Developing Memory Reconsolidation Blockers as Novel Posttraumatic Stress Disorder (PTSD) Treatments
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|ClinicalTrials.gov Identifier: NCT01490697|
Recruitment Status : Completed
First Posted : December 13, 2011
Results First Posted : June 29, 2017
Last Update Posted : June 29, 2017
Despite substantial therapeutic advances, Posttraumatic Stress Disorder (PTSD) remains difficult to treat. One promising new area of research is in post-reactivation pharmacologic intervention, which is based upon the concept of blockade of memory reconsolidation. Recent animal research suggests that reactivation (retrieval) of a stored memory can return it to a labile (alterable) state from which it must be restabilized in order to persist. This process is called "reconsolidation," and various drugs have been found to block it in animals. This blockade may lead to a weakening of the original memory trace.
The aim of this study is to pilot the effect of mifepristone on physiologic responding during traumatic imagery. Although mifepristone is widely and safely used to cause a medical abortion, it is also a powerful stress hormone receptor blocker. These stress hormones, called glucocorticoids, may enhance memory (re)consolidation. Indeed, a recent study in animals reported that mifepristone blocked reconsolidation of context-conditioned fear in rats.
Reconsolidation blockade is a two-stage process. First, the memory must be destabilized by recalling it. Second, reconsolidation of the memory must be blocked by a drug. Memory traces formed under stressful conditions may resist destabilization and thus are inaccessible to reconsolidation blockers. However, when a reconsolidation blocker was paired with d-cycloserine (DCS) in animals that had been trained under stressful conditions, reconsolidation blockade became successful. These results suggest that DCS promotes the destabilization of resistant memory traces. The traumatic memories of individuals with PTSD may be particularly resistant to destabilization. Therefore, this study will compare mifepristone paired with DCS to placebo controls.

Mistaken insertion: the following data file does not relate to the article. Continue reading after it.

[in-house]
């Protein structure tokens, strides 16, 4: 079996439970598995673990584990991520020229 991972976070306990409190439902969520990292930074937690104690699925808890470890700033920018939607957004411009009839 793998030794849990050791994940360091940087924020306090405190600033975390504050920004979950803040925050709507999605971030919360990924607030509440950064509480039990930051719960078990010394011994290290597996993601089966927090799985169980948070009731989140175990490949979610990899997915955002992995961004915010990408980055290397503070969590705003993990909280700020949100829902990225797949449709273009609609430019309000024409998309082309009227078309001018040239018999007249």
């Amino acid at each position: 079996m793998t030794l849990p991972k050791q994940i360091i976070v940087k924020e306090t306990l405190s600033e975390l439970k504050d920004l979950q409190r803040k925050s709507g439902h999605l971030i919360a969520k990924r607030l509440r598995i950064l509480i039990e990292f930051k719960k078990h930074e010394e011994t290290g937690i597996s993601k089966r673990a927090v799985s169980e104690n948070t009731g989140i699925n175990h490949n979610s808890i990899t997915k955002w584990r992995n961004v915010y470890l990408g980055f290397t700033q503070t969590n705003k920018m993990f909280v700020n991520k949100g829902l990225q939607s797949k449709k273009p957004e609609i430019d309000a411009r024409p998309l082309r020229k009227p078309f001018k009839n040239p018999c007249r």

The same script-driven traumatic imagery method validated in previous studies of propranolol in this lab will be used. Briefly, subjects with PTSD will describe their traumatic event during a script preparation session, which will reactivate the memory. They will then receive a) mifepristone and DCS or b) placebo. A week later, they will engage in script-driven mental imagery of their traumatic event while physiologic responses (heart rate, sweating, etc) are measured. This is a pilot study so there are no formal hypotheses. The aim is to estimate effect sizes for mifepristone and to compare them with effect sizes for propranolol from this lab's previous work.
|Condition or disease||Intervention/treatment||Phase|
|Post-traumatic Stress Disorder||Drug: Mifepristone Drug: d-Cycloserine Drug: Placebo-matching Mifepristone Drug: Placebo-matching d-Cycloserine (DCS)||Phase 4|
|Study Type :||Interventional (Clinical Trial)|
|Actual Enrollment :||34 participants|